Reverberations still are being felt from the enormous amount of scientific and educational material presented and discussed at ACC.10 in Atlanta in March. And this month, we’re readying for two more meetings: the Society of Cardiovascular Angiography and Interventions (SCAI) and the Heart Rhythm Society (HRS).
Many topics covered at ACC.10 overlap with those that will be presented at SCAI and HRS, and in this issue, we tackle three such subjects.
The cover story, beginning on page 4, explores the latest therapeutic choices electrophysiologists have to treat atrial fibrillation: RF ablation versus drugs, rate control versus sinus rhythm control, as well as various ways to reduce the risk of stroke. One thing that electrophysiologists seem to agree on is that having many choices for treatment better serves their patients. The challenge is sifting through the data to make the right choice, which is where we can help you.
Patients with atrial fibrillation also are benefitting from the specialty’s better understanding of when and in whom to implant devices—and by whom they should be implanted. The field is expanding so quickly that outcomes data are still being studied. But we’ve got the scoop (see page 20).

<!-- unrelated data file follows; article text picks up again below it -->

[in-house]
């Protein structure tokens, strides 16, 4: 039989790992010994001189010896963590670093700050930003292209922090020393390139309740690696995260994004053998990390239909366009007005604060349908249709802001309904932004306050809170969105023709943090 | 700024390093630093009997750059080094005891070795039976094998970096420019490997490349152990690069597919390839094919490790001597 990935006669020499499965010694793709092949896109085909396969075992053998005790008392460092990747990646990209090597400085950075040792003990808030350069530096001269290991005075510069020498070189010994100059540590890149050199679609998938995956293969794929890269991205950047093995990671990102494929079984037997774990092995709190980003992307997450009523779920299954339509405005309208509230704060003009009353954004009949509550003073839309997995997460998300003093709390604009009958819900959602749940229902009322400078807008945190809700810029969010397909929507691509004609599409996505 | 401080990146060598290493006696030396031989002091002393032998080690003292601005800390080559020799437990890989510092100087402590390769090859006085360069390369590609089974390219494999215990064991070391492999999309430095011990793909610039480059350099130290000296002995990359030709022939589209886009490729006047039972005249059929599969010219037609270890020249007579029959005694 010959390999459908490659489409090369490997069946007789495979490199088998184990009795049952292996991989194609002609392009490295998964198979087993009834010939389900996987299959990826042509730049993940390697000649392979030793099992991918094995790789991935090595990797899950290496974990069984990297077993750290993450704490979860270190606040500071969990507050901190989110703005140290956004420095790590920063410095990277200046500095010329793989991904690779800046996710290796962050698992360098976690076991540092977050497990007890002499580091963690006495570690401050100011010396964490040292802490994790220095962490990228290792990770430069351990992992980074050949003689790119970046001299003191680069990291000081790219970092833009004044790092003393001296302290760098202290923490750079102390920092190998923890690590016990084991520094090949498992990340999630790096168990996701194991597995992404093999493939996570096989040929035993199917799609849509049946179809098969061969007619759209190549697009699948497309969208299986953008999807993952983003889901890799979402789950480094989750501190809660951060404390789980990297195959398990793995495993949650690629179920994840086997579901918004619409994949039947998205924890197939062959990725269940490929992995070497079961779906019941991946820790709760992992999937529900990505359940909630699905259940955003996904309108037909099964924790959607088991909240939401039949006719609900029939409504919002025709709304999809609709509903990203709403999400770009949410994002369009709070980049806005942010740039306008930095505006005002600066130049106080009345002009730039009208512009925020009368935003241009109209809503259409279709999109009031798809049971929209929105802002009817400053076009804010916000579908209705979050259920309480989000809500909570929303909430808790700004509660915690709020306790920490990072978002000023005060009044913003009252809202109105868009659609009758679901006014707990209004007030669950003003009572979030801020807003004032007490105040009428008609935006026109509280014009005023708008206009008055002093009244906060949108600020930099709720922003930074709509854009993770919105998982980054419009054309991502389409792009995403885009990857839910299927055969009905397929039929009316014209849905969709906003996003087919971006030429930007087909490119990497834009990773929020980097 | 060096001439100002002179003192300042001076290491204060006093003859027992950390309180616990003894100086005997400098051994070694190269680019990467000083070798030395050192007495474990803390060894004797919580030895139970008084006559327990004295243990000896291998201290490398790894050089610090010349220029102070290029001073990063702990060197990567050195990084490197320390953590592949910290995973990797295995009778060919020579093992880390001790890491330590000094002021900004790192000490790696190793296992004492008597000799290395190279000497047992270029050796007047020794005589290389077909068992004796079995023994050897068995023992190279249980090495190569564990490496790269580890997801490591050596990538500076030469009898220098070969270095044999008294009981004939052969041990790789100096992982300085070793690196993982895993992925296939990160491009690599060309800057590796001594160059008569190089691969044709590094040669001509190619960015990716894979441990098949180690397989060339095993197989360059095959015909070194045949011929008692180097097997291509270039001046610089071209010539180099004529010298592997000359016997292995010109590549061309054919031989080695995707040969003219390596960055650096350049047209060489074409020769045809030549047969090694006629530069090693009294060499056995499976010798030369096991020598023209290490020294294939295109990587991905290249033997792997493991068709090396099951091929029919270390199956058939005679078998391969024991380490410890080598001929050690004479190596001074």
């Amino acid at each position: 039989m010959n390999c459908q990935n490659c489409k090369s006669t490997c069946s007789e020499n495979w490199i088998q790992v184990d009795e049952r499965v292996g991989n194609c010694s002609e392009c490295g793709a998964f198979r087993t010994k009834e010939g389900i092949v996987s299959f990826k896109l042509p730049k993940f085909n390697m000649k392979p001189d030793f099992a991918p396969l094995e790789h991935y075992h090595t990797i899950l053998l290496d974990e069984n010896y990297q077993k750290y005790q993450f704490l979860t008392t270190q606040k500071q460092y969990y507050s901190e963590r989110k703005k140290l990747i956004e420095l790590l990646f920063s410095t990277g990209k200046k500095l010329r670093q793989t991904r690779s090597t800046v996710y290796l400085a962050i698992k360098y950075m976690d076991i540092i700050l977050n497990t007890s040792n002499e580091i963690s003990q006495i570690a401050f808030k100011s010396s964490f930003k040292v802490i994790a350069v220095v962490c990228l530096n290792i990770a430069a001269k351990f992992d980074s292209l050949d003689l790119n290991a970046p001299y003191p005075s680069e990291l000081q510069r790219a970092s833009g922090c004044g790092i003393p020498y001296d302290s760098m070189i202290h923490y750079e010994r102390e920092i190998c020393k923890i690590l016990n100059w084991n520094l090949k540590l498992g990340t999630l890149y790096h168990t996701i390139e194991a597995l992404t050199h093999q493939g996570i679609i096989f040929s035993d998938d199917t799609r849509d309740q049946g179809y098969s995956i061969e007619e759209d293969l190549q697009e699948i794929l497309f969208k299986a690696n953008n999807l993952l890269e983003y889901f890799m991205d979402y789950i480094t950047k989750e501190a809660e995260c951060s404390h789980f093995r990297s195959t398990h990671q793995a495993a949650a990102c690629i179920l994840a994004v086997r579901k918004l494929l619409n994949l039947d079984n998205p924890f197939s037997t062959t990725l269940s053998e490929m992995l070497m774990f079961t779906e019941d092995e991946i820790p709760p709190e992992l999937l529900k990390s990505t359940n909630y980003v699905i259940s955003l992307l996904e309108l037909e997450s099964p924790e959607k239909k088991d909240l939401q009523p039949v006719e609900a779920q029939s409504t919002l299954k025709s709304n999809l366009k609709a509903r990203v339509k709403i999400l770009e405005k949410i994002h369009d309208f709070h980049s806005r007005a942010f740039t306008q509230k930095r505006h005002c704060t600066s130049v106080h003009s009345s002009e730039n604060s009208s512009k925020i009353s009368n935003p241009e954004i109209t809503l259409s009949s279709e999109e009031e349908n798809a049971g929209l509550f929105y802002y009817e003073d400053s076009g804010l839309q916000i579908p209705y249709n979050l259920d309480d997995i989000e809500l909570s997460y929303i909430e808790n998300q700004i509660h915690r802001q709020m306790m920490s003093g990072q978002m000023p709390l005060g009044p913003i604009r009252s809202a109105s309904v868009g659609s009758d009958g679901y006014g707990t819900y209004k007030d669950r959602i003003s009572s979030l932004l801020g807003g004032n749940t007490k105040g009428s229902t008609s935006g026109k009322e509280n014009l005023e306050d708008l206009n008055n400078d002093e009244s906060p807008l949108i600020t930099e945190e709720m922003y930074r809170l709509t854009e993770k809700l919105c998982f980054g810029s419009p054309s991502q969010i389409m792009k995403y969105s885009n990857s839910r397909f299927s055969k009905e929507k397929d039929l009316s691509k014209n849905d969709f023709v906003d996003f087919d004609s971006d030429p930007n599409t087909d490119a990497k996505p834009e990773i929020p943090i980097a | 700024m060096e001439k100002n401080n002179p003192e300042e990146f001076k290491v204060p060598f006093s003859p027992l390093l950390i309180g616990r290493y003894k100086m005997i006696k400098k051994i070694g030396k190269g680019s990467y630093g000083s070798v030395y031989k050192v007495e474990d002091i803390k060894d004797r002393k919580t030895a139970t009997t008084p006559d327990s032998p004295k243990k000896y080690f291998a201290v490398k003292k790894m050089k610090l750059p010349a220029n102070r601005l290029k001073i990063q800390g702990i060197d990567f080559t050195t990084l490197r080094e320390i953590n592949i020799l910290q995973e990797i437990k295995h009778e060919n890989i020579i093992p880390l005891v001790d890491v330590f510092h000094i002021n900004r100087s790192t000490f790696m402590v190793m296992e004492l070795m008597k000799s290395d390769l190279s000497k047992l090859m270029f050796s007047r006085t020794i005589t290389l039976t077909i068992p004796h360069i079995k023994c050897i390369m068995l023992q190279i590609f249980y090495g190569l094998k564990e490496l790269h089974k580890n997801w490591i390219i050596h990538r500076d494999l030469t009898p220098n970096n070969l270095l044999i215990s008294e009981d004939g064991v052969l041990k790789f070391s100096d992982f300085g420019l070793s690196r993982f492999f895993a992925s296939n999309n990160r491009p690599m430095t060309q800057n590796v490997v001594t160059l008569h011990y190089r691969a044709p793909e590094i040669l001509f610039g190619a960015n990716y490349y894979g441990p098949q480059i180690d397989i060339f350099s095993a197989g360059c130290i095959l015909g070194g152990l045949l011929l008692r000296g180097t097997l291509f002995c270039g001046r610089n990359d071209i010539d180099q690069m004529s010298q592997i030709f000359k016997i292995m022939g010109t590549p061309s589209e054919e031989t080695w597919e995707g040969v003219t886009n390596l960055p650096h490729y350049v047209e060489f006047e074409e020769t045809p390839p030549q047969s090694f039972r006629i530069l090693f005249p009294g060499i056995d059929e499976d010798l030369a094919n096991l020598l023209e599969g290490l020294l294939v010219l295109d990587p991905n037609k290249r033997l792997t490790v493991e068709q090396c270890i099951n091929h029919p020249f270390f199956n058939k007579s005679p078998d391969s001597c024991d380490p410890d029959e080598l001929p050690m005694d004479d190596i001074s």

With SCAI’s conference looming, we explore where the field of interventional cardiology is in terms of revascularizing chronic total occlusions (CTOs). It turns out that guidewire and catheter technology is highly advanced, as are newer techniques such as the retrograde approach. While observational evidence is pointing toward better success rates, PCI CTO utilization remains low. What is missing are experienced practitioners who can successfully open up the most complex CTOs (see page 16). Another missing piece to the puzzle is adequate reimbursement.
In a sign of the times, patients increasingly want access to their healthcare providers via the internet. Practices expend enormous resources implementing patient portals, sometimes with staff support, sometimes not. One question that seems to arise: How should practices measure success, particularly since many will see a drop in office visits, while not necessarily getting reimbursed for online or phone “consults” (see page 14). The new ACC president, Dr. Ralph Brindis, says in his column (see page 13): “Our greatest value is that direct relationship with our patients.” He might be onto something.
As usual, look to our web site for conference coverage, as well as our twice-weekly e-newsletter that contains all the relevant clinical, economic and practice management information you need. We also regulary feature timely web exclusive stories that you won’t want to miss.
And as always, I welcome your comments.